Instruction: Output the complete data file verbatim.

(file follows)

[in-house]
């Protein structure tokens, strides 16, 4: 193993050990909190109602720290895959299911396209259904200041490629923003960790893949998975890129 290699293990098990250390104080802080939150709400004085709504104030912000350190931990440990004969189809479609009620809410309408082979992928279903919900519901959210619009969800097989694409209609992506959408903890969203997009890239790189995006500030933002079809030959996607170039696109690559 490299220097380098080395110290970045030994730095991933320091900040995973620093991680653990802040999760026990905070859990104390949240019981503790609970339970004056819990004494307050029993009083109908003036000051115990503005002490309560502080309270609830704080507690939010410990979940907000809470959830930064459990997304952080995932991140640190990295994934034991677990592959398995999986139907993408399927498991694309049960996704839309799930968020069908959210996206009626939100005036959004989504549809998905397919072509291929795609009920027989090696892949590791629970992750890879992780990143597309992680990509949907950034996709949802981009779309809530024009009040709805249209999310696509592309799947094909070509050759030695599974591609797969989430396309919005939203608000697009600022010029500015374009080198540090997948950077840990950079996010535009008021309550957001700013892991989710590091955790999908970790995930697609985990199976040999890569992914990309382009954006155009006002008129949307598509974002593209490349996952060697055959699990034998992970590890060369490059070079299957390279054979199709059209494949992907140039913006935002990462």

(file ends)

[in-house]
């Protein structure tokens, strides 16, 4: 193993050990909190109602720290895959299911396209259904200041490629923003960790893949998975890129 290699293990098990250390104080802080939150709400004085709504104030912000350190931990440990004969189809479609009620809410309408082979992928279903919900519901959210619009969800097989694409209609992506959408903890969203997009890239790189995006500030933002079809030959996607170039696109690559 490299220097380098080395110290970045030994730095991933320091900040995973620093991680653990802040999760026990905070859990104390949240019981503790609970339970004056819990004494307050029993009083109908003036000051115990503005002490309560502080309270609830704080507690939010410990979940907000809470959830930064459990997304952080995932991140640190990295994934034991677990592959398995999986139907993408399927498991694309049960996704839309799930968020069908959210996206009626939100005036959004989504549809998905397919072509291929795609009920027989090696892949590791629970992750890879992780990143597309992680990509949907950034996709949802981009779309809530024009009040709805249209999310696509592309799947094909070509050759030695599974591609797969989430396309919005939203608000697009600022010029500015374009080198540090997948950077840990950079996010535009008021309550957001700013892991989710590091955790999908970790995930697609985990199976040999890569992914990309382009954006155009006002008129949307598509974002593209490349996952060697055959699990034998992970590890060369490059070079299957390279054979199709059209494949992907140039913006935002990462």